Daniel Menaker

Daniel Menaker

A weeklong electronic journal.
Feb. 1 1999 10:00 PM

Daniel Menaker

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Cannon to the left of me, cannon to the right of me. I can't trespass on confidential Random House business in this diary, and I can't betray my family's more private moments. I can't say, for example, that I'm about to sign up a Teletubbies diet book or that my wife will ghostwrite it. I have to stay on more or less safe ground. It's surprising how little of that there is in my life, especially professionally. Almost everything I do is pretty closely guarded. When I talked to my boss, Ann Godoff, about Slate's invitation to do this diary, she said, "Of course you're not going to discuss advances [the amounts of money we pay to acquire books] or anything like that." I said no, I wasn't going to discuss advances; I'd just see if they could be quoted without commentary on a crawl that would go along the bottom of the screen.

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So what can I talk about? Self-disparagement is about all I can come up with for this first entry. Last Friday I had a short story rejected by The New Yorker. It was about an editor who lost to another publisher a book he wanted to acquire. This rejection of the story didn't bother me much more than an anvil dropping on my head might have, and it would have bothered me even less, had it not been for the content of the rejection. I came back to work from recording four audio descriptions of the books I'm publishing next fall--novels by Gary Krist, Paul Griner, Vassily Aksyonov, and Jonathan Kellerman, if the schedule holds--and found a message in my voice-mailbox saying that my story had been turned down and I should call if I wanted to talk it over.

It's always good to ask for an assay of the metal alloy of the anvils that drop on your head, I said to myself, so I called. "We don't really go for stories about publishing," I was told. (I knew this, from having edited fiction at The New Yorker for twenty years, but unlike my rejecter I knew that this story only seemed to be about publishing and was at its core an unutterably funny yet profound existential statement about the human condition.) "This one is lively and reads right along, but there are too many real people in it. And I hate the narrator's voice." Ooof! A pretty heavy anvil indeed, as it turned out--a lot of lead mixed in with the iron, was my guess--and, when I recovered my senses, it made me doubt the wisdom of my curiosity about its composition. "Now really, Dan," my personal Torquemada said to me at the end of this literary equivalent of a root-canal session, "I don't want you to feel bad about this."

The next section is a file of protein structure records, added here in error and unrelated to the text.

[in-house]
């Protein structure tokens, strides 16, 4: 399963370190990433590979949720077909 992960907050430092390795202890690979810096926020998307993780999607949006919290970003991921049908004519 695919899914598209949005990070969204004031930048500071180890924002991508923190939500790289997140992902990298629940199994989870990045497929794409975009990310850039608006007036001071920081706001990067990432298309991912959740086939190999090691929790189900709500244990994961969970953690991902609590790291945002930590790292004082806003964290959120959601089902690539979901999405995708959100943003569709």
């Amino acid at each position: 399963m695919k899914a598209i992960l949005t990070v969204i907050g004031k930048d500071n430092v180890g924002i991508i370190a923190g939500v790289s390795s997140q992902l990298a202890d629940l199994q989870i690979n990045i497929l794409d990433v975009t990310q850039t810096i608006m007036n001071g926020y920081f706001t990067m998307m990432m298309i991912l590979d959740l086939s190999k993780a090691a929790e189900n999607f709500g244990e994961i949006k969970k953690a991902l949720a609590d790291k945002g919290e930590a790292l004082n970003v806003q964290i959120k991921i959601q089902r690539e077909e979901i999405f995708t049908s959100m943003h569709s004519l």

What better way to salve an ego bashed in on Friday than to get on a train on Saturday morning and go on a two-hour trip to Dover Plains, New York, where there sits a tub of rust of an automobile, and start it up for twenty minutes (so that it will start up the following weekend so that I or my wife can drive it another hour north to our house in New Marlborough, Massachusetts, while the one who doesn't do that takes our two kids and the whimperingly auto-phobic dog, Pepper, and drives our seriously dented car that we keep on the street in New York to New Marlborough) and then get back on the train and come back to New York? Just about any way would be better, I think, but that was my way. I edited and read on the way up, got off the train, went to the car, turned the key and got as gratifying a response from it as I had gotten from The New Yorker. But not to worry. I picked up the battery-booster device that I had given to my wife for Christmas--the kind of intimate and romantic gift-giving I specialize in--and jammed it into the lighter receiver. Fifteen to thirty minutes, and the car would start up. Then leave the car running for twenty minutes to recharge the battery and then for another twenty or thirty minutes to recharge the battery booster and we'd be in business for the next weekend. And--I realized as I set out to buy some lunch while the battery booster did its work--I'd miss the train back to New York and have to wait two or three hours for another one. I couldn't even run the car long enough to recharge its battery.